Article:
When we talk about smart cities, the technological terms dominate. We refer to how big data, the Internet of Things, sensors, and automation, among other things, will change and innovate our cities, making life better for urban citizens. As Ignasi Capdevila and Matías I. Zarlenga highlight, however, in their study 'Smart City or smart citizens? The Barcelona case', when we think of smart cities from the perspective of new technologies alone, ‘citizens are often considered as users, testers, or consumers rather than producers and sources of creativity and innovation’.
In early February 2018, the Intelligent Community Forum (ICF) named the world’s Top7 Intelligent Communities of 2018. This is the think tank’s 16th annual Top7 list of regions, cities or towns that have gone, in ICF’s words, “from Smart City to Intelligent Community.” This year’s list includes communities from four nations, with Taiwan contributing three, Canada two communities and Australia and Finland one each. The seven will travel to London in June where one will go on to be named the Intelligent Community of the Year, succeeding Melbourne, Australia, the reigning community. The announcement will take place as the culminating event at the ICF Global Summit from 4-6 June at Siemens’ Crystal Facility and other sites around London.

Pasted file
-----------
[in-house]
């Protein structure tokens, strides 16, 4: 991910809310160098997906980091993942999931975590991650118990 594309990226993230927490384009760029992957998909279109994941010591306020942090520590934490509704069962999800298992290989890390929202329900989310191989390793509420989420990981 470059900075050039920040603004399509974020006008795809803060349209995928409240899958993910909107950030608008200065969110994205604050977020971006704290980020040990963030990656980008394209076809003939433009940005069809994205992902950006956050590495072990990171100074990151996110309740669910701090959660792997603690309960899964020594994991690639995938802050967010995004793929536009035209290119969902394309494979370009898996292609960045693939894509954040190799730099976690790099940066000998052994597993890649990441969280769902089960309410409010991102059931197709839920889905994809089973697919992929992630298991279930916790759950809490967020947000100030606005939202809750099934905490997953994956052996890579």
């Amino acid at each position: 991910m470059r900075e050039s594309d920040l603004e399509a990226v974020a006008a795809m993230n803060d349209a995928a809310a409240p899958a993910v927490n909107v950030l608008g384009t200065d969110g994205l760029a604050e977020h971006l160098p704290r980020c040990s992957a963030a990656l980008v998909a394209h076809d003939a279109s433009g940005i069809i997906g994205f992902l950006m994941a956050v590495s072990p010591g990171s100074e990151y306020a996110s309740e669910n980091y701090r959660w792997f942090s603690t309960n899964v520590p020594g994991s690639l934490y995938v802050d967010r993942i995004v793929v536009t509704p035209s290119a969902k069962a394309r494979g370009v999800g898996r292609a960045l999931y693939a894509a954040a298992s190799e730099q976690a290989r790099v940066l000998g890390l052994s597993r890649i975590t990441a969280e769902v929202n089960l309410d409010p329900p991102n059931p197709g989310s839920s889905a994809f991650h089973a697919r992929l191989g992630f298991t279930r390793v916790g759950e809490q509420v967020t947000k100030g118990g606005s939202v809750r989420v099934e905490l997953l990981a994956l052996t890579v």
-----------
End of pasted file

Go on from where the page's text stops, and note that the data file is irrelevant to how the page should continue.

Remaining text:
We look at some of the emerging and advancing options for finding money to invest in smart city solutions.
Across the world, cities are acutely aware that they need to upgrade their infrastructure and systems to improve life for citizens and residents. This is becoming more urgent as rapid urbanization continues – by 2050, 66 percent of the world’s population will live in cities, up from 54 percent in 2014, according to the United Nations. This could add 2.5 billion people to the world’s city-dwelling population, placing additional strain on city services.
In a US survey from the International City/County Management Association (ICMA) almost 40 percent of respondents claimed they needed additional money “to sustain infrastructure at a baseline level” and indicated that the current state of their infrastructure is hurting quality of life.
On October 23, Huawei and Navigant Consulting have released the 2nd "UK Smart Cities Index - Assessment of Strategy and Execution of UK’s leading Smart Cities". The report features an assessment of 20 UK cities in their efforts of utilizing technology to address urban challenges and to seize development opportunities.
Bristol and London are the UK's smartest cities
Surprisingly, Bristol has been announced as leading smart city in the UK, followed by London. The two cities are spearheading the movement, well ahead of the other 18 cities that were analyzed in the report.
Over the past seven years, the smart city approach has changed fundamentally in terms of the strategies that cities and communities have chosen as a pathway for transformation. Driven by technology providers in the early years, governments as leaders of the smart city movement have later understood that technology is “only” the enabler for reaching governmental, economic and societal goals.